WINNER: TOP 25 LIBERTARIAN FILMS
When a young gay man in 1960s Britain commits suicide rather than face an inquiry regarding (then illegal) homosexual activity, a closeted bisexual barrister avenges his death and fights the law responsible for it. [ Victim credits: Dir: Basil Dearden/ Dirk Bogarde, Sylvia Syms, Dennis Price / 100 min/ Drama, Thriller/ Britain/ Government as Bigot, Sexual Liberty, Social Tolerance]
“When Dirk Bogarde, in the character of Melville Farr, swears he will fight this law even if it means his own destruction, few knew it was not just a portrayal of courage but an act of one.”
This was a revolutionary film. At the time it was made, homosexual activity was a serious offense in Britain. Thousands were sent to prison for it. And its illegality spurred a virtual crime wave of blackmail against gay men. In fact, ninety percent of all blackmail cases were gay related. The makers of this film sought to change all that by exposing the suffering that the law created.
In this story, a young man, Jack Barrett, is being blackmailed. He makes a series of desperate phone calls to a high-class barrister, Melville Farr. Unfortunately, Farr, a bisexual, believes that Barrett is trying to blackmail him and refuses the calls. Barrett commits suicide. Riddled with guilt that he had turned his back on a friend and (as he later learns) unknown protector, Farr determines to catch Barrett’s blackmailer and to reform the law, even if it means his own destruction.
In some respects, the film’s view of homosexuality is at times slightly outdated, but that’s forgivable given its otherwise radically progressive character.
That issue aside, this is a wonderful story of tragedy and heroism, and it’s told in an entertaining British mystery style, often with clever dialogue. One of my favorite exchanges is the following between two policemen discussing the case. First Policeman: “If the law punished every abnormality, we’d be kept pretty busy, sergeant.” Second Policeman: “Even so, Sir, this law was made for a very good reason. If it were changed, other weaknesses would follow.” First Policeman: “I can see you’re a true Puritan. … There was a time when that [too] was against the law, you know.”
Dirk Bogarde gives an outstanding performance in the leading role, as the heroic legal angel who avenges the young man’s death. In real life, he was just as heroic. Up to this point a popular and unobjectionable teen idol, Bogarde put his career on the line to make this film and defended its controversial content–a courageous thing for anyone to do at the time but all the more so for a man who, as it turned out, was himself secretly gay. When Bogarde, in the character of Melville Farr, swears he will fight this law even if it means his own destruction, few knew it was not just a portrayal of courage but an act of one. Through Victim, he and others deliberately set out to demonstrate the harm brought about by the ban on homosexual activity and to free the thousands held in prison for its offense. Six years after the its release, such activity was decriminalized in Britain.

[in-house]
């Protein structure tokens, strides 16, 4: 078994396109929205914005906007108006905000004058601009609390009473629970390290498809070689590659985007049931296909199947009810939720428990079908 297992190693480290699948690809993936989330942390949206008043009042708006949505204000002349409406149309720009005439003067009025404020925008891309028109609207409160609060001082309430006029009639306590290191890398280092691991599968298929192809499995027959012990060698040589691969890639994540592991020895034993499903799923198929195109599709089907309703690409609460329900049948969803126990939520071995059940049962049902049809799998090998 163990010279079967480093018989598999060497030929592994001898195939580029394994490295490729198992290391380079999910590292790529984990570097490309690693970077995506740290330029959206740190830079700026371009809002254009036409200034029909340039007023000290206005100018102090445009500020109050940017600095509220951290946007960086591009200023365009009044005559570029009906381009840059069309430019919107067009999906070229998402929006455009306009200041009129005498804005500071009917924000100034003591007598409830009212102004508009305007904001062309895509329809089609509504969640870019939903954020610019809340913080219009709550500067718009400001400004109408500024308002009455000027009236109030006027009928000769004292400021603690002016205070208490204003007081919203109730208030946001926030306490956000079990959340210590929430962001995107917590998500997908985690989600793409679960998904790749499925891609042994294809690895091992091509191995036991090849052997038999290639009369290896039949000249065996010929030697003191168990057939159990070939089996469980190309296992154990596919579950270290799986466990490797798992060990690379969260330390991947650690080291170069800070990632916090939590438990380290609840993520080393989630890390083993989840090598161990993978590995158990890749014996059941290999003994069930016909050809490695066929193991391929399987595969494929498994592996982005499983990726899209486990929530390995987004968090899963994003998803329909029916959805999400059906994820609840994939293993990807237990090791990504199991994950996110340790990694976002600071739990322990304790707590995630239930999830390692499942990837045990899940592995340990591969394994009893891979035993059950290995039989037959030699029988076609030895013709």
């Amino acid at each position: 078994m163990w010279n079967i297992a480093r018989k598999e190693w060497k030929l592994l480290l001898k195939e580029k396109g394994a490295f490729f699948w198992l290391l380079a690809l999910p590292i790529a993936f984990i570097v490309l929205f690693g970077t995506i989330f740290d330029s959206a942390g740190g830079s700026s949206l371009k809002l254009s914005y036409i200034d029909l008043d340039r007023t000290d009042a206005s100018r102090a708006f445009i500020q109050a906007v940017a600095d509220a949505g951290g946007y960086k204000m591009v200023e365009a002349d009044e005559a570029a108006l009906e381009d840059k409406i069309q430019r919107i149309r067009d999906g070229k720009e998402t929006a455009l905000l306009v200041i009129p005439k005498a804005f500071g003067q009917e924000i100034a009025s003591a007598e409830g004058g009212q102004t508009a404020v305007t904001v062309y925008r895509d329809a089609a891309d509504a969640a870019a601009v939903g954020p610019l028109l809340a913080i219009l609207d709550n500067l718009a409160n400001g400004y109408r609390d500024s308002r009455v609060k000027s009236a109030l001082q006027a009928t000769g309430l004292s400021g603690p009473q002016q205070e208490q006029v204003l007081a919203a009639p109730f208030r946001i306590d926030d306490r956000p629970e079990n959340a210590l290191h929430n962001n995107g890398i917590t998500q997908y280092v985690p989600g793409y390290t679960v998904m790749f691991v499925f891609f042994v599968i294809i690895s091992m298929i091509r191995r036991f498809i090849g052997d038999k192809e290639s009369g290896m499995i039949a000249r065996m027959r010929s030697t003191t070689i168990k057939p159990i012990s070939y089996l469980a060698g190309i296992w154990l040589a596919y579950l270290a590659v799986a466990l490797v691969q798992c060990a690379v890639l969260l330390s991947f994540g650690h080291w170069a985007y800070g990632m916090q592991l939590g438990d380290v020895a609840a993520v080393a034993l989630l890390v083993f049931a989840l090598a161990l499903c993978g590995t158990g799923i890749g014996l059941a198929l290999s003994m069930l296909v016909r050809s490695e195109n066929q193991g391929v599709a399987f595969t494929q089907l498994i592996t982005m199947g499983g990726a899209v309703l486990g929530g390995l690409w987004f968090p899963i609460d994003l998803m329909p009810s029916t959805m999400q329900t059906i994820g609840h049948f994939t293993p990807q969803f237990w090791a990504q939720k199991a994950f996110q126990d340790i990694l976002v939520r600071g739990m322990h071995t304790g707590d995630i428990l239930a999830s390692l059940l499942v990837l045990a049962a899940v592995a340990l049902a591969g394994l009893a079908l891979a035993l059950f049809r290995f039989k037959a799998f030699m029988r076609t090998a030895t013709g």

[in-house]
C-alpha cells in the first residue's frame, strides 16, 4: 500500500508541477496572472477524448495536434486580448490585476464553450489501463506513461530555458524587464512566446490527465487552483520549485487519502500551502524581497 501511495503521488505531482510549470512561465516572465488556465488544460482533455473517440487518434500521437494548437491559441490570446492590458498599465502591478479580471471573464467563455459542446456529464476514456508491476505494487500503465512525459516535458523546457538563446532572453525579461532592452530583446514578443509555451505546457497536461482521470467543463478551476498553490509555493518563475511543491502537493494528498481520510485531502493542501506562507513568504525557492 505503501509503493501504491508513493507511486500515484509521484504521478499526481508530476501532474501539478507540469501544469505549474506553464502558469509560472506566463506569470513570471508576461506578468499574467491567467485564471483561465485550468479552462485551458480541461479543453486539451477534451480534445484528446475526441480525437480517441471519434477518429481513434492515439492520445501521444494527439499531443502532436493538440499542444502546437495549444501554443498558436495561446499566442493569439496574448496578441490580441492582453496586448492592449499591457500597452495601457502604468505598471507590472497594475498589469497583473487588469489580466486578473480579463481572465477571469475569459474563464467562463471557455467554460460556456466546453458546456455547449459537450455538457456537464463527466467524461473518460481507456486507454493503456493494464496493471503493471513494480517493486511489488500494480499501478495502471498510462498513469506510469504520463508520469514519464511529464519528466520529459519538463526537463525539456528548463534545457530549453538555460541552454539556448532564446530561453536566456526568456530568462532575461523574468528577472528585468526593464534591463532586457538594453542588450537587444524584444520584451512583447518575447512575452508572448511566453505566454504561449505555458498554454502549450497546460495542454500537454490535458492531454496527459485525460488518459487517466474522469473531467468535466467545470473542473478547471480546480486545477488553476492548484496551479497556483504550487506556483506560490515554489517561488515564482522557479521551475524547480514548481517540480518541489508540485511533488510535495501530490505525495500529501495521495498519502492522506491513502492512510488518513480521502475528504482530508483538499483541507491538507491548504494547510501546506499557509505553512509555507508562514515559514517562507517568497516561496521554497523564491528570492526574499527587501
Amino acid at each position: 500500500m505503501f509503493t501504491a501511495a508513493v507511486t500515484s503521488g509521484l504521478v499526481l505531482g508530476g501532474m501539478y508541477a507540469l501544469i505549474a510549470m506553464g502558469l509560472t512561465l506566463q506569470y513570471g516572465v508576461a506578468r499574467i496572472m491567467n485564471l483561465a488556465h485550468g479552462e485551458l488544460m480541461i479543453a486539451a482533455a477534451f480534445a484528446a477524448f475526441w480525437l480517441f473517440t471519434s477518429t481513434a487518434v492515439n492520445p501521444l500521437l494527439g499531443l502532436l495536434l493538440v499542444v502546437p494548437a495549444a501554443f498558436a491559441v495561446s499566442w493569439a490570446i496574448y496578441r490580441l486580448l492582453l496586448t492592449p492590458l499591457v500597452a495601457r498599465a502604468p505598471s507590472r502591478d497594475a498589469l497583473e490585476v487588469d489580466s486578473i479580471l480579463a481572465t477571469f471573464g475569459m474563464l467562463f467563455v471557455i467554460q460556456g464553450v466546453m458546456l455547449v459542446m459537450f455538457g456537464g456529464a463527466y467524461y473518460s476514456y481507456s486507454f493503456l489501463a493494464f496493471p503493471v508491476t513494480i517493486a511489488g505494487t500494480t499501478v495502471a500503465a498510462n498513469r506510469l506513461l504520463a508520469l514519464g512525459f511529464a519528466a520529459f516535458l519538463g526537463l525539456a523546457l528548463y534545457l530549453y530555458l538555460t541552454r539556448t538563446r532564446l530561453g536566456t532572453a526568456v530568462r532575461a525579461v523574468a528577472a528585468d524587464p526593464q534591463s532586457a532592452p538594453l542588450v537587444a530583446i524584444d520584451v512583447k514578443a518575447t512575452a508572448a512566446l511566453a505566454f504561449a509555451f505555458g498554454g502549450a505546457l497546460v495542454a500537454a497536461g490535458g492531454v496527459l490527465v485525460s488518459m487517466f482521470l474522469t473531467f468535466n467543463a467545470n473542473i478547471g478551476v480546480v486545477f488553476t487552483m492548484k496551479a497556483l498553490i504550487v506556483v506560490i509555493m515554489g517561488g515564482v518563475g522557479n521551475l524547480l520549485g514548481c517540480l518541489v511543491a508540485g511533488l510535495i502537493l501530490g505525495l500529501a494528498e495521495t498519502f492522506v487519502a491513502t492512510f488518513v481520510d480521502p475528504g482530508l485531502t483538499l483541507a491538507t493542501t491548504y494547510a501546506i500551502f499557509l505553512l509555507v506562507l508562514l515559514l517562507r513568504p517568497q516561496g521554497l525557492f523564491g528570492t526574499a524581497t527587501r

“What a gripping film – melodramatic and self-conscious, yes, but forthright and bold. Its tendency to show homosexuality as a tragic, pitiable quirk of nature may now look like condescension, but for the time this was real risk-taking. It has some of the earnestness of the traditional ‘issue’ movie, but it’s also a drum-tight thriller with a neat twist in the tail.”
“Released at a time when any homosexual act between men was illegal, Victim has often been cited as the catalyst for the liberating Wolfenden Report and the subsequent legalisation of homosexual activities. Revolutionary and aware of its own importance, Victim successfully treads the precarious tightrope, being both a gripping drama and a taboo-smashing landmark.”
Eye for Film
“With its assertive hero and hopeful conclusion, Victim made a difference…In 1967, Lord Arran introduced legislation repealing the Criminal Offences Act. He wrote Dirk Bogarde about Victim, praising him for ‘your courage in undertaking this difficult and potentially damaging part.’ When Bogarde protested, Lord Arran insisted that ‘we’ve both done our bit’ to decriminalize homosexuality. He mused that ‘it is comforting to think that perhaps a million men are no longer living in fear.'”
“Shot in high-contrast black-and-white, edged with the darkness of a sitting-room at night but trapped in a fierce spotlight, Bogarde is mesmerising. Crisply suited, dry-voiced and on the edge of tears, he painfully stifles the emotion threatening to destroy him. With the camera locked in close-up, he lifts his chin ever so slightly in defiance, his eyes widening into a glare of triumph that costs him everything.”
How to See It
Online Video Search
Wikipedia: Wolfenden Report
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